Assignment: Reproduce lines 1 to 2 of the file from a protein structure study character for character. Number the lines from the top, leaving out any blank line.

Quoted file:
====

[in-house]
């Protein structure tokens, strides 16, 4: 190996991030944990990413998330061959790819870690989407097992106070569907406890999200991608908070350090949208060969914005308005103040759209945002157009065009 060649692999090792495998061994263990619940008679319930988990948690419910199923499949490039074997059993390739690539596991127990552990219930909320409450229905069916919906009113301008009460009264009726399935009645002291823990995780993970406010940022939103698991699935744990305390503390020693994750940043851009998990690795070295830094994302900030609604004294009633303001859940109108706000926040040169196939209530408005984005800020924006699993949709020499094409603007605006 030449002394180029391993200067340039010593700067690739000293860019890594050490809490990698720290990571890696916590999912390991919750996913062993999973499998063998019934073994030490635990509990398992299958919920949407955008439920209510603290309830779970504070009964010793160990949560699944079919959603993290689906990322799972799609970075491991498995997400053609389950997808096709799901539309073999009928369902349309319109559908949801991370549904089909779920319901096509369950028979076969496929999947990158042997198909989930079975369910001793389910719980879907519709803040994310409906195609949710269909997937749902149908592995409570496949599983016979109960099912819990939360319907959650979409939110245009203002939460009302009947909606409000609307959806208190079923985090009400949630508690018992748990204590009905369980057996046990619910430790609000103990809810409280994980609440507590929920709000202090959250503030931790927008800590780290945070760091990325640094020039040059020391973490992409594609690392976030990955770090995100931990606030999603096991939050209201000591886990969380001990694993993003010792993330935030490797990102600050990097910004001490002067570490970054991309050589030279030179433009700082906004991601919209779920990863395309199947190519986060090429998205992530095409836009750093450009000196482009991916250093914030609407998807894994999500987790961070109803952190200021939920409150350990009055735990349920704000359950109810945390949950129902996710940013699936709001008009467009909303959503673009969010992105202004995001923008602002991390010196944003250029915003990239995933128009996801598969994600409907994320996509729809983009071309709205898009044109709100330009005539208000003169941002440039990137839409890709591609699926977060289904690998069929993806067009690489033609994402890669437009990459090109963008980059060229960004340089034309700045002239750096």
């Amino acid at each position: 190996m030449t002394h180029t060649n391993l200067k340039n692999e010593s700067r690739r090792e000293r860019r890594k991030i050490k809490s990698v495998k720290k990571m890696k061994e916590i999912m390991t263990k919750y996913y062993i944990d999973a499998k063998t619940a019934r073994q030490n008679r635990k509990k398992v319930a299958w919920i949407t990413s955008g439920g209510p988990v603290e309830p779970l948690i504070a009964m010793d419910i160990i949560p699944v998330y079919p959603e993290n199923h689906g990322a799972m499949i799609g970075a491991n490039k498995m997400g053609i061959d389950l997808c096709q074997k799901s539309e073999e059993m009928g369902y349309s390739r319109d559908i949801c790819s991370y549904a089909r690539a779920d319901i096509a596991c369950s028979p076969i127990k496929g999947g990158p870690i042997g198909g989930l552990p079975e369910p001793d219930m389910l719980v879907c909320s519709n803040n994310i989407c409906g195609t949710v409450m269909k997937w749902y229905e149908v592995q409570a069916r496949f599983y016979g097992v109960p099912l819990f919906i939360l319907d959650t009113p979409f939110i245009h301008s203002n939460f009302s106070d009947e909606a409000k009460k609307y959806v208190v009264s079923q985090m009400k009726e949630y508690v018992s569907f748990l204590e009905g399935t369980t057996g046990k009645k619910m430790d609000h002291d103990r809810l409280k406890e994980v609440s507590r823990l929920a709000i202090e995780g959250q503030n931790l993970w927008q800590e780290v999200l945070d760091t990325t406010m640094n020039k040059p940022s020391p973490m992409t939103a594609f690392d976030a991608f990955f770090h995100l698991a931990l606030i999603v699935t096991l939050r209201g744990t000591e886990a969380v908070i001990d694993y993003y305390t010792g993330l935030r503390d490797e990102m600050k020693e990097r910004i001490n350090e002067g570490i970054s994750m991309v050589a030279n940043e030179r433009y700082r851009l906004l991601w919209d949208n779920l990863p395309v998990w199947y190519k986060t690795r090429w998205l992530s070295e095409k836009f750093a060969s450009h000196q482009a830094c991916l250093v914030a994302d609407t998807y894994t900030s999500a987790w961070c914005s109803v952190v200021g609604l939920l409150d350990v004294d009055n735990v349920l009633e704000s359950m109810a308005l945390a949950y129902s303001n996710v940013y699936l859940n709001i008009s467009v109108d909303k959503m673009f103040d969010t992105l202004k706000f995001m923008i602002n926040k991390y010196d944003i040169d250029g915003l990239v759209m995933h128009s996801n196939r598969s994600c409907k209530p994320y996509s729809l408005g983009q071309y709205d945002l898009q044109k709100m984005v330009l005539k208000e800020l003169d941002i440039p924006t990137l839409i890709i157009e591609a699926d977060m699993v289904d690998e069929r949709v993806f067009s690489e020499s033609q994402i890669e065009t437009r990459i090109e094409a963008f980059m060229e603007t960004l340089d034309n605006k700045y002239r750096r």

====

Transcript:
[in-house]
């Protein structure tokens, strides 16, 4: 190996991030944990990413998330061959790819870690989407097992106070569907406890999200991608908070350090949208060969914005308005103040759209945002157009065009 060649692999090792495998061994263990619940008679319930988990948690419910199923499949490039074997059993390739690539596991127990552990219930909320409450229905069916919906009113301008009460009264009726399935009645002291823990995780993970406010940022939103698991699935744990305390503390020693994750940043851009998990690795070295830094994302900030609604004294009633303001859940109108706000926040040169196939209530408005984005800020924006699993949709020499094409603007605006 030449002394180029391993200067340039010593700067690739000293860019890594050490809490990698720290990571890696916590999912390991919750996913062993999973499998063998019934073994030490635990509990398992299958919920949407955008439920209510603290309830779970504070009964010793160990949560699944079919959603993290689906990322799972799609970075491991498995997400053609389950997808096709799901539309073999009928369902349309319109559908949801991370549904089909779920319901096509369950028979076969496929999947990158042997198909989930079975369910001793389910719980879907519709803040994310409906195609949710269909997937749902149908592995409570496949599983016979109960099912819990939360319907959650979409939110245009203002939460009302009947909606409000609307959806208190079923985090009400949630508690018992748990204590009905369980057996046990619910430790609000103990809810409280994980609440507590929920709000202090959250503030931790927008800590780290945070760091990325640094020039040059020391973490992409594609690392976030990955770090995100931990606030999603096991939050209201000591886990969380001990694993993003010792993330935030490797990102600050990097910004001490002067570490970054991309050589030279030179433009700082906004991601919209779920990863395309199947190519986060090429998205992530095409836009750093450009000196482009991916250093914030609407998807894994999500987790961070109803952190200021939920409150350990009055735990349920704000359950109810945390949950129902996710940013699936709001008009467009909303959503673009969010992105202004995001923008602002991390010196944003250029915003990239995933128009996801598969994600409907994320996509729809983009071309709205898009044109709100330009005539208000003169941002440039990137839409890709591609699926977060289904690998069929993806067009690489033609994402890669437009990459090109963008980059060229960004340089034309700045002239750096």